Image source: SLM Solutions.
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Last week, General Electric (NYSE: GE) sent shockwaves through the 3D printing industry when it announced plans to acquire two European metal 3D printer companies for a combined $1.4 billion. As one of the largest users in 3D printing, GE has gained an unparalleled understanding of how the technology can be used for variety of complicated manufacturing purposes.
By acquiring Arcam, a Swedish-based electron beam melting 3D printer manufacturer, and SLM Solutions, a German-based direct metal laser sintering 3D printer company, GE can now combine the expertise it's gained as a customer and sell a complete hardware and service solution to the marketplace. In other words, GE plans to take the market by storm by using its extensive infrastructure, resources, and manufacturing expertise to drive metal 3D printer adoption to unprecedented levels.
Arcam generated $68 million in revenue in 2015, while SLM generated $74 million during the same period. But by 2020, GE aims to generate $1 billion in 3D printing revenue. With ambitions larger than what 3D Systems (NYSE: DDD) and Stratasys (NASDAQ: SSYS)-- currently the two largest 3D printing companies by revenue -- generate in full-year revenue today,it's clear that GE wants to play a leading role in the future of metal 3D printing.
For 3D Systems and Stratasys investors, it's a question of whether or not they should be concerned.
From customer to competitor
Essentially, GE went from being a major 3D printing customer to a major competitor overnight. The threat that GE poses to 3D Systems and Stratasys varies, given their focus.
With seven distinct 3D printing technologies in its portfolio, 3D Systems is currently the most diversified 3D printing company in the world, and metal only represents a fraction of its total business. Unfortunately, 3D Systems doesn't break out its metal 3D printer sales, making it impossible to estimate the potential impact of GE's influencing the market.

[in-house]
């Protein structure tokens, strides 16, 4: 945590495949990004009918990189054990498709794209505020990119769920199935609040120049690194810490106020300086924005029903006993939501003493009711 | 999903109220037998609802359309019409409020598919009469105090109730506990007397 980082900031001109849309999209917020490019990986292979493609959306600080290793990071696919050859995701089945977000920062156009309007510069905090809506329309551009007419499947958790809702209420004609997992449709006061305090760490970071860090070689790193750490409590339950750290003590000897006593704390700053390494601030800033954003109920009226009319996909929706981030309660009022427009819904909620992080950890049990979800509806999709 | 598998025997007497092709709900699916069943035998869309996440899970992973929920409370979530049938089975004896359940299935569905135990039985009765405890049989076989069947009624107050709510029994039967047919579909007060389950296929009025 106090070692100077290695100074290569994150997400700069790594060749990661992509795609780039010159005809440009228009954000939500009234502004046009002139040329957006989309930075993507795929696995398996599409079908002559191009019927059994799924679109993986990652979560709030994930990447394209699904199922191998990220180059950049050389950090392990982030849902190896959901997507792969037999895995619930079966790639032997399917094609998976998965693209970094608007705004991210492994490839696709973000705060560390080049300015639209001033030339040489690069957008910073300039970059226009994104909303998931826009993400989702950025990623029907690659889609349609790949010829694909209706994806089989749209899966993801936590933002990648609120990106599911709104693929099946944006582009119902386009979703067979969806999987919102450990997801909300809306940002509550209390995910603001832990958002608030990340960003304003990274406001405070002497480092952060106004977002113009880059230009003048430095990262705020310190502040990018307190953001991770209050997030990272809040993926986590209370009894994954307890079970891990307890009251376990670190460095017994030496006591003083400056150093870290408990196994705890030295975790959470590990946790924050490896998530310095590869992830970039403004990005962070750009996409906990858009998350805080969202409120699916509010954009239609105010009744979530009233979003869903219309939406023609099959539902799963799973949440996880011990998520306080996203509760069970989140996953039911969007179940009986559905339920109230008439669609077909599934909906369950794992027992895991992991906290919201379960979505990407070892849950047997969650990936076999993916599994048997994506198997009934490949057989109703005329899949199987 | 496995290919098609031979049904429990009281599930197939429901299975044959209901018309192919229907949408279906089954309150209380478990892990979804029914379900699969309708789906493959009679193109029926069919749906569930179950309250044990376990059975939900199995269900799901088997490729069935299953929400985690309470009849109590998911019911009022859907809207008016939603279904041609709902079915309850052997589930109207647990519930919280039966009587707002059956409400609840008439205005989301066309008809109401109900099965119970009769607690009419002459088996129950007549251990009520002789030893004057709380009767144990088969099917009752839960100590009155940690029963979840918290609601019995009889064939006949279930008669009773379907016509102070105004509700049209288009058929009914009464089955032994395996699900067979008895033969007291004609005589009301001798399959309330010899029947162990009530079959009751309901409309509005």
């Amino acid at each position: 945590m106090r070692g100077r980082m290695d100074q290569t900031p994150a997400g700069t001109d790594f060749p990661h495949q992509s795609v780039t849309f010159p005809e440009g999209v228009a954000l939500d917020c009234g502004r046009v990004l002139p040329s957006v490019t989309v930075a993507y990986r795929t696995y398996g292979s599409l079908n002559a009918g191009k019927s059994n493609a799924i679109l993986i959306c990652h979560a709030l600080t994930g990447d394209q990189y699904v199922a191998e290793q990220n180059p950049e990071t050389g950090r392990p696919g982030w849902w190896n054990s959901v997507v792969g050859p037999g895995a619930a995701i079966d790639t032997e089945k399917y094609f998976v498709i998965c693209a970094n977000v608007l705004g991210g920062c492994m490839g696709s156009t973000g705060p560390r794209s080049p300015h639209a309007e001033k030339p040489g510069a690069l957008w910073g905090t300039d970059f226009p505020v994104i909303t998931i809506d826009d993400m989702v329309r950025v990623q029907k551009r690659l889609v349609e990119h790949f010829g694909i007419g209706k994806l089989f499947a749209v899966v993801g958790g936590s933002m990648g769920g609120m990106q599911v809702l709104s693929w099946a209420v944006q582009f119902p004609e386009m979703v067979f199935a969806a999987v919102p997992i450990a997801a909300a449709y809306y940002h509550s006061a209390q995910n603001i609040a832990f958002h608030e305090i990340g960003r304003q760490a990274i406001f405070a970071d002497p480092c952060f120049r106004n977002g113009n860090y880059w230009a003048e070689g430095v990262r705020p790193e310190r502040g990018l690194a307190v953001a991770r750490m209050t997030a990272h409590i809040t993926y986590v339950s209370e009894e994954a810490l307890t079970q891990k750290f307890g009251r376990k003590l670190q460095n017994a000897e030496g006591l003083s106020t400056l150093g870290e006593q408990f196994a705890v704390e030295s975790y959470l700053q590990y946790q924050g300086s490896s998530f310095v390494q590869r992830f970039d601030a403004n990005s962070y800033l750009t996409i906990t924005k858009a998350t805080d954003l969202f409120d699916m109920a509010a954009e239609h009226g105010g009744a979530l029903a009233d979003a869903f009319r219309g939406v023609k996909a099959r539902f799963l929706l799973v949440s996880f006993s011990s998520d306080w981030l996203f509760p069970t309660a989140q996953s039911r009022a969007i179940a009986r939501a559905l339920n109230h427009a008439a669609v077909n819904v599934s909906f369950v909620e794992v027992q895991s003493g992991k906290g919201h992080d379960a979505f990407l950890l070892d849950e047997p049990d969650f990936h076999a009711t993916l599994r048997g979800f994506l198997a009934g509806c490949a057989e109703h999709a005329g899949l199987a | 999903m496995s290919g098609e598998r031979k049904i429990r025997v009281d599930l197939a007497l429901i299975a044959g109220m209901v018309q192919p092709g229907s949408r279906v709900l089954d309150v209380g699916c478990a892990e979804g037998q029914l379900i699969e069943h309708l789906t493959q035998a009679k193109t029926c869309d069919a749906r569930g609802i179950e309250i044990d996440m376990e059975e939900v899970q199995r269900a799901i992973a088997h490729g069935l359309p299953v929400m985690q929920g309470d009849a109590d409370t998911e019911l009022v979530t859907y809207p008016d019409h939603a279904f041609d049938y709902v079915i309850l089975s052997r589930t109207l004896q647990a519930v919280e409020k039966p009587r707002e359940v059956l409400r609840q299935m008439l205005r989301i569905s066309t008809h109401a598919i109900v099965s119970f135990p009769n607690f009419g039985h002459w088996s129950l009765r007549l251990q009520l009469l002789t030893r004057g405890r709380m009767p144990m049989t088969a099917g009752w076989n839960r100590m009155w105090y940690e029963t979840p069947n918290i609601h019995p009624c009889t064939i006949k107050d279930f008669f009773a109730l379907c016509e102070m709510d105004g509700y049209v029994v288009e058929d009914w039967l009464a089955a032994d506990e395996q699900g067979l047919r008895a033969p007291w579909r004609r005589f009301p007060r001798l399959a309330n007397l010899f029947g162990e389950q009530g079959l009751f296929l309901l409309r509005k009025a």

Still, it's clear that 3D Systems will lose GE as a metal 3D printer customer because the industrial giant will soon have the ability to manufacture metal 3D printers specifically tailored to its manufacturing needs. As a customer, prior to its $1.4 billion bid to buy Arcam and SLM, GE invested about $1.5 billion in 3D printing and advanced manufacturing technologies over the last seven years.
Stratasys doesn't face the same risk as 3D Systems from GE's entering the 3D printing hardware business because its hardware business is solely focused on plastic-based 3D printers. However, Stratasys may face increased competition in the area of 3D printing services. To be clear, this is a risk that 3D Systems also faces. After all, both companies produce 3D metal-printed parts for customers through their network of service bureaus and offer a suite of services that a customer can purchase.
Since GE expects that about 40% of the $1 billion in 3D printing revenue it aims to generate in 2020 will be services-driven, 3D Systems' and Stratasys' respective service offerings will arguably be in direct competition with a company that's intimately familiar with generating services revenue from equipment sales. During the first half of 2016, GE's services revenue made up a greater percentage of its total revenue than 3D Systems' and Stratasys' services revenues.
Data source: GE, 3D Systems, and Stratasys.
The bigger picture
GE's manufacturing credibility, expertise, and resources are likely to narrow the gap between 3D printing primarily being used a prototyping technology today and becoming a more viable manufacturing solution in the future.
For 3D Systems and Stratasys, the good news is that they have a solid understanding of Arcam's and SLM's current offerings and a general idea of where GE plans to take the technology and its service offerings. However, the difficulty they face is how to respond to GE, a company that has gained a reputation creating market-leading technologies and services that come together as a cohesive end-to-end solution for customers' needs.
In other words, like 3D Systems and Stratasys, GE is taking an end-to-end solution approach as a way to attract new customers and drive the industry toward manufacturing applications. Ultimately, whichever company can best meet a customer's needs will win the business. In this sense, the marketplace has become more competitive for 3D Systems and Stratasys.
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Steve Heller owns shares of 3D Systems. The Motley Fool owns shares of General Electric. The Motley Fool recommends 3D Systems and Stratasys. Try any of our Foolish newsletter services free for 30 days. We Fools may not all hold the same opinions, but we all believe that considering a diverse range of insights makes us better investors. The Motley Fool has a disclosure policy.